He [Total CEO Christophe de Margerie] also cautioned against oil and gas industry pronouncements about abundant energy  continue reading…

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This is a follow-up to Monday’s post, in which I discussed some of the conclusions offered in a 2013 report issued by Tullet Prebon, a British financial services firm, and authored by Dr. Tim Morgan, Global Head of Research: PERFECT STORM – ENERGY, FINANCE, AND THE END OF GROWTH. [Unless otherwise noted, quotes are taken from that PDF report.]

As I previously noted, the report pays special attention to the concept of Energy Return on Energy Invested [EROEI] and its significance in discussions about peak oil and our future energy supply.

The critical issue with peak oil does not hinge around remaining reserves. Rather, the critical issues are energy returns on energy invested (EROEI) and deliverability….
We may have used up much less than half of the world’s originally-recoverable reserves of oil, but we have, necessarily, resorted first to those reserves which are most readily and cheaply recovered. The reserves that remain are certain to be more difficult and costlier to extract.
Production may not ‘peak’ just yet, but a new concept (which we term ‘resource constraint’) may soon kick in, implying that an economic model based on abundant and ever-increasing hydrocarbon inputs might be running out of road.

The reality about current oil production efforts—most notably those involving hydraulic fracturing and horizontal drilling [“fracking”] to which must of our recent surges in oil production is attributed—is that the process is much more expensive, carries many (and wide-ranging) adverse environmental consequences, and delivers a product not nearly as energy dense/efficient as conventional crude oil has for more than a century.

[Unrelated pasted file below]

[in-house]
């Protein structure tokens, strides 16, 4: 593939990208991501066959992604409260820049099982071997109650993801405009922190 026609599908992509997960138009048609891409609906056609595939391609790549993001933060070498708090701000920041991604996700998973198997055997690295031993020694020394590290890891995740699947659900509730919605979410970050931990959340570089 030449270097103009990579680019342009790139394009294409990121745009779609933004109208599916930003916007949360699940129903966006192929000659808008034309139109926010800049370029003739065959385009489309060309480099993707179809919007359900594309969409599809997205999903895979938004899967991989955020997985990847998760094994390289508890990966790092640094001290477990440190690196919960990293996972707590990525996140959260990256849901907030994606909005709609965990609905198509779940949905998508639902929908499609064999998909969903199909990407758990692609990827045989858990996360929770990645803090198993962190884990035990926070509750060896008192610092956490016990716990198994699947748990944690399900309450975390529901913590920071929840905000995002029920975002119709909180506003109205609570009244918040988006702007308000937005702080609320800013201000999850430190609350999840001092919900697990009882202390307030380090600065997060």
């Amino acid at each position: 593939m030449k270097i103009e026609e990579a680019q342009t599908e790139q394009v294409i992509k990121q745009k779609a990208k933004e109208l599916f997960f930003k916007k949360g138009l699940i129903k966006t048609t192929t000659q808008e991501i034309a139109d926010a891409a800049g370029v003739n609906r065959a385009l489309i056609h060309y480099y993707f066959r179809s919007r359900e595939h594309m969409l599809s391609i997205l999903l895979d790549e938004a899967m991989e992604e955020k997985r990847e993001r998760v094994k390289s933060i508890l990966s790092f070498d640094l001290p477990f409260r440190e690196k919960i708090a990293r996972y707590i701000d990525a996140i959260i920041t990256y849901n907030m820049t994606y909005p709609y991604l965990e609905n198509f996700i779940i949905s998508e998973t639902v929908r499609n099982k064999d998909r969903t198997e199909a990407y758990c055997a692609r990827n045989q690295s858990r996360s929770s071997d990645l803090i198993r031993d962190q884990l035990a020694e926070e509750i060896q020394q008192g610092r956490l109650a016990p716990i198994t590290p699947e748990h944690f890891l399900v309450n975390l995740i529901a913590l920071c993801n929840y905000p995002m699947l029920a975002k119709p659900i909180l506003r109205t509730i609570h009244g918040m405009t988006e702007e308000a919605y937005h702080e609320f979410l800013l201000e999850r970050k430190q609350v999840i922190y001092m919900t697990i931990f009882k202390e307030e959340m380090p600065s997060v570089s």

We’re resorting to shale formations as our go-to energy fields because the conventional crude “good” stuff is no longer as plentiful or accessible. Relying on ever-greater quantities of a finite resource for the ever-expanding needs of an ever-expanding global population runs headfirst into basic math: keep removing X from the finite supply pile leaves less X left in that pile. So now we’re moving down the line into the not-as-good-stuff.

And among the problems clearly associated with the not-as-good-stuff is that it takes more effort and money to get it from there to here . That means even less of the energy we all need is left over after the additional energy inputs required to produce tight oil from shale formations: [EROEI – the energy return on energy invested]. Not good math. Those wells deplete much more rapidly than do the wells from conventional crude reserves, so even more effort and energy and money is needed because more wells must be drilled just to keep up. Also not good math.